Two security researchers have developed a handheld device capable of hacking a car’s computer and controlling every digital function down to steering and braking.
Javier Vazquez-Vidal and Alberto Garcia Illera from Spain plan to debut their device at the Black Hat Asia security conference in Singapore in March, and expose just how weak the cybersecurity is on manufacturer’s increasingly digitized automobiles.
“It can take five minutes or less to hook it up and then walk away,” Vidal told Forbes. “We could wait one minute or one year, and then trigger it to do whatever we have programmed it to do.”
The $20 handheld device built entirely of commercially available parts hacks a car’s internal network to install malware that seizes control of everything from headlights and windows to serious real-time driving functions, like steering and braking.
Dubbed the CAN Hacking Tool, the small device physically connects to a car’s controller area network and receives wireless signals sent via bluetooth from a hacker’s computer, all the while being powered by the car’s own battery. The pair are working on an upgrade to let the device receive instructions from cellular signals miles away, which will be ready by conference time.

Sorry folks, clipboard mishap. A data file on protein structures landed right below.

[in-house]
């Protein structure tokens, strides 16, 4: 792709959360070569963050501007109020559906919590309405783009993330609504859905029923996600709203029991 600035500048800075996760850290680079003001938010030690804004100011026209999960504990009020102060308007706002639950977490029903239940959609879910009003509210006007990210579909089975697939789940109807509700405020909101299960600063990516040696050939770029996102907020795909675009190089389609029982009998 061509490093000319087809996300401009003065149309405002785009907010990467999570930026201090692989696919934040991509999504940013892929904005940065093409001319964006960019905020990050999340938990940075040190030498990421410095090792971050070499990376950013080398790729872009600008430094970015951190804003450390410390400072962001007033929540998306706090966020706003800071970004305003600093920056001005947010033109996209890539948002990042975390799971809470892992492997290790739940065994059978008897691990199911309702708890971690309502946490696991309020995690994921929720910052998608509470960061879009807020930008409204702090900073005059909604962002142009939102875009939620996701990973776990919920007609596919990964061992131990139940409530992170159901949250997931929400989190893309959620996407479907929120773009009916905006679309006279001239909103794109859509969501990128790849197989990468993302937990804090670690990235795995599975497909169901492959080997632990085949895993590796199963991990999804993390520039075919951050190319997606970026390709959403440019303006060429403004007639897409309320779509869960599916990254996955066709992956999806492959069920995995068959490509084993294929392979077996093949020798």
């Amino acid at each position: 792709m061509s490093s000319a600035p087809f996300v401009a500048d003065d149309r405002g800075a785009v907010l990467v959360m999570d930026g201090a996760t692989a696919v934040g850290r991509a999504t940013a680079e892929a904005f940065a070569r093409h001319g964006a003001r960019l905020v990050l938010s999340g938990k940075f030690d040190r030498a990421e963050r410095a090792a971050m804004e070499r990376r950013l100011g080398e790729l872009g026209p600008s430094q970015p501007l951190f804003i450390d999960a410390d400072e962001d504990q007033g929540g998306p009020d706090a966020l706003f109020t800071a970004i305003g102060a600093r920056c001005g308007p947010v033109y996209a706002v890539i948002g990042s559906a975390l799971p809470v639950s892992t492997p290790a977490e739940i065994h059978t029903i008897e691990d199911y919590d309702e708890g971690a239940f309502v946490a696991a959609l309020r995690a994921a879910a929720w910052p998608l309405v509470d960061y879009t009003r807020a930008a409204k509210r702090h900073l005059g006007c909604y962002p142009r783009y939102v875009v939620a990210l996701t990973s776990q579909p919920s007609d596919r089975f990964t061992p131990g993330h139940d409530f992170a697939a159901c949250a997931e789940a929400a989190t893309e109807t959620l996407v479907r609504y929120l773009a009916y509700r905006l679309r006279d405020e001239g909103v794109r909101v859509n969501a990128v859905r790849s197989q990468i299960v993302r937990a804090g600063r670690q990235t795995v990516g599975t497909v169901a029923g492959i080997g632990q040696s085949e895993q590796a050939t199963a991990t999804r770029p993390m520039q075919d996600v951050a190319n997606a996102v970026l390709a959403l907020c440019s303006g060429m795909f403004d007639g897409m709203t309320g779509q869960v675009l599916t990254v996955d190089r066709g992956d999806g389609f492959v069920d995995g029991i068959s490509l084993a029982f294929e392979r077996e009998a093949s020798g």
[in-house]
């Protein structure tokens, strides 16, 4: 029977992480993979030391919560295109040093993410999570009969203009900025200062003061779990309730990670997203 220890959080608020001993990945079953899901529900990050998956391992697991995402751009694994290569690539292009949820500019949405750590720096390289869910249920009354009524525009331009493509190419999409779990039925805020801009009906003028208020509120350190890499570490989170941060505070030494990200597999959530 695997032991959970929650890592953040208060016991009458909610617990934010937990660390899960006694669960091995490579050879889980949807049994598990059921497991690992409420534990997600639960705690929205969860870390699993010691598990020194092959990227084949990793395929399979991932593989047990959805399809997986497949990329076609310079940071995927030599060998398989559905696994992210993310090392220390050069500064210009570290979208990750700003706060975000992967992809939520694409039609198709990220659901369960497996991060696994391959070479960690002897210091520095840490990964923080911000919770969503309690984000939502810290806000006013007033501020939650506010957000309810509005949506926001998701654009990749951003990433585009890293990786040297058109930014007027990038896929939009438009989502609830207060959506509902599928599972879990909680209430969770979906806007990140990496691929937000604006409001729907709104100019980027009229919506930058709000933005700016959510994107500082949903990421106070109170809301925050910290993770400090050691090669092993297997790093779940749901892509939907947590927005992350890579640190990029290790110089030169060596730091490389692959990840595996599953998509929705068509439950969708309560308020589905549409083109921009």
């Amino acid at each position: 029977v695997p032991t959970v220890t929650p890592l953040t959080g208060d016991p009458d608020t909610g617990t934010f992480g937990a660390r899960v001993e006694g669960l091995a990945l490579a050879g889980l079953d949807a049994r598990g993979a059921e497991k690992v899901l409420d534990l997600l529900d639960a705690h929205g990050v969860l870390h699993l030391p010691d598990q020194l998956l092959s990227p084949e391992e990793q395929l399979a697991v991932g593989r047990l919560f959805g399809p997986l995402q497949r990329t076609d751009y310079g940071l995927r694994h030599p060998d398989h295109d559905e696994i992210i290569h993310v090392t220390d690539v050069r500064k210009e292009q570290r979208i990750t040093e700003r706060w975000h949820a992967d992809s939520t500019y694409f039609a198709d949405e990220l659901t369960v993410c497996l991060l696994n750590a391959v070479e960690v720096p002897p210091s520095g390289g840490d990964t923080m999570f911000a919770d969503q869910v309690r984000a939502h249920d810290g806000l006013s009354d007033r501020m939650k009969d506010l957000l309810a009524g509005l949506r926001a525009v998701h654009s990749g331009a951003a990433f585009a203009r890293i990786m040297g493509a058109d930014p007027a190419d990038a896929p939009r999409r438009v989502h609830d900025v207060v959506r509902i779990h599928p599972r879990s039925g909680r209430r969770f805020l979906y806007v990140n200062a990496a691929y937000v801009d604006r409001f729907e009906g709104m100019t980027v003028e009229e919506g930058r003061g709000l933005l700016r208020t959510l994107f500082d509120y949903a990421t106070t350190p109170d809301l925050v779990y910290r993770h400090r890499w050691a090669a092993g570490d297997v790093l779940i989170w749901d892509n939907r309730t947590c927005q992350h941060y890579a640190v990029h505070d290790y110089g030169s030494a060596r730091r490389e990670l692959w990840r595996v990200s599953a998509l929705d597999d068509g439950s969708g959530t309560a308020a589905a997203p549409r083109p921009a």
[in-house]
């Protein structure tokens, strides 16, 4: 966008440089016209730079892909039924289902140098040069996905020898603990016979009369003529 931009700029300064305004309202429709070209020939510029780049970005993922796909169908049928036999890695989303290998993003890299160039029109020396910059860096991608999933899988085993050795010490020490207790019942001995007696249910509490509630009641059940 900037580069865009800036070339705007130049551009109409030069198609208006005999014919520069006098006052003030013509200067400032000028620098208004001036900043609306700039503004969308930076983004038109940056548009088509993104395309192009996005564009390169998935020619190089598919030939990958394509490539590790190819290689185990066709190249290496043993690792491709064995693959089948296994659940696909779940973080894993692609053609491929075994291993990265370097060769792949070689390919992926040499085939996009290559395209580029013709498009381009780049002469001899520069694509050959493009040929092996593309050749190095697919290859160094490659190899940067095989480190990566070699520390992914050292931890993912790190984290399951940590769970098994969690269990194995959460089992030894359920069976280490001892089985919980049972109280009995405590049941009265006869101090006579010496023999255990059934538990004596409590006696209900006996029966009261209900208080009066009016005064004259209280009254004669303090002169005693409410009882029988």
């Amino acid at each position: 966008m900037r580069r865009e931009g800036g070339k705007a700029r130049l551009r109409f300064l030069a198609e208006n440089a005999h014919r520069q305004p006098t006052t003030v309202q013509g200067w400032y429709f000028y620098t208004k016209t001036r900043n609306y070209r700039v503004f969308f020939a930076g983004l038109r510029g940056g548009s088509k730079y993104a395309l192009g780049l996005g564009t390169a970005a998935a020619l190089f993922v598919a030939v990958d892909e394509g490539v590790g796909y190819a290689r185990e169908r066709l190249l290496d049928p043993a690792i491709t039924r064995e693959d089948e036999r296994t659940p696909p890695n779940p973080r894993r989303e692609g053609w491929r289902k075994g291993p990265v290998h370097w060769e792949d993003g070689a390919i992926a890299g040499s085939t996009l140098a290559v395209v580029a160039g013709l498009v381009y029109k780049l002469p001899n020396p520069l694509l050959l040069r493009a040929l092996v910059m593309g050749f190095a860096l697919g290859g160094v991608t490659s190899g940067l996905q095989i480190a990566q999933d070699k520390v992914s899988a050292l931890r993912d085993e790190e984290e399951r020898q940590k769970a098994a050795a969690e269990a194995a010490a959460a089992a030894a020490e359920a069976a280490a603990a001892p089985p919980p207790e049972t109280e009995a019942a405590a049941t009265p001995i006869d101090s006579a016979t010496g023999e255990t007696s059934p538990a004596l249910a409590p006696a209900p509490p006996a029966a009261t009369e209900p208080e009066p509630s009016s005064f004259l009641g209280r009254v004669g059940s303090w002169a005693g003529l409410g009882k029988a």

“A car is a mini network, and right now there’s no security implemented,” Illera said.
So far, the only defense auto manufacturers like Toyota have made against the device is that they require someone to physically access the car.
Beyond that several other methods have proven effective when hacking new cars, including directly plugging in a laptop, inserting a CD into the sound system, and even hacking in wirelessly through built-in cellular and bluetooth connectivity features.
“The goal isn’t to release our hacking tool to the public and say ‘take this and start hacking cars,’” Vidal said. “We want to reach the manufacturers and show them what can be done.”